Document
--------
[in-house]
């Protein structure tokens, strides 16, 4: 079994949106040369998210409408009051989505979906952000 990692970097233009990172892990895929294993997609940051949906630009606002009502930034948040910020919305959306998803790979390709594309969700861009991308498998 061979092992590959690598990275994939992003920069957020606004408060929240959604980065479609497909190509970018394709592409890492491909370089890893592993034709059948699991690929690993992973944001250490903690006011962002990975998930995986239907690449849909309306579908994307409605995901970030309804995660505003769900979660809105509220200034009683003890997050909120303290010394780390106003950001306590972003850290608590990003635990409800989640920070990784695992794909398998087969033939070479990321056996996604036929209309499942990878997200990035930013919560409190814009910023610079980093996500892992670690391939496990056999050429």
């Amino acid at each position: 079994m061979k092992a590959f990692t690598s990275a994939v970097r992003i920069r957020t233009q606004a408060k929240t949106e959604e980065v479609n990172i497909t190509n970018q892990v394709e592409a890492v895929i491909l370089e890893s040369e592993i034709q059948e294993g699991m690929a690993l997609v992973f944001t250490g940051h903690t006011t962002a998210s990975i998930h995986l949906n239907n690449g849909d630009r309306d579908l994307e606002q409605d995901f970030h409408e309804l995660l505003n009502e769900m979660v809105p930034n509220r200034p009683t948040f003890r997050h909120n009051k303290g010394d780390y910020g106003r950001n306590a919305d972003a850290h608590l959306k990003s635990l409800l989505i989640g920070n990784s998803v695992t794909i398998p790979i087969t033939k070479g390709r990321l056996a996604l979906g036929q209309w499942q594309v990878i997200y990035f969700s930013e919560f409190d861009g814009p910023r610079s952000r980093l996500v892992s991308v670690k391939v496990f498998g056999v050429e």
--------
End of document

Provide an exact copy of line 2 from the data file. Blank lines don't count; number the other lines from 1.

């Protein structure tokens, strides 16, 4: 079994949106040369998210409408009051989505979906952000 990692970097233009990172892990895929294993997609940051949906630009606002009502930034948040910020919305959306998803790979390709594309969700861009991308498998 061979092992590959690598990275994939992003920069957020606004408060929240959604980065479609497909190509970018394709592409890492491909370089890893592993034709059948699991690929690993992973944001250490903690006011962002990975998930995986239907690449849909309306579908994307409605995901970030309804995660505003769900979660809105509220200034009683003890997050909120303290010394780390106003950001306590972003850290608590990003635990409800989640920070990784695992794909398998087969033939070479990321056996996604036929209309499942990878997200990035930013919560409190814009910023610079980093996500892992670690391939496990056999050429």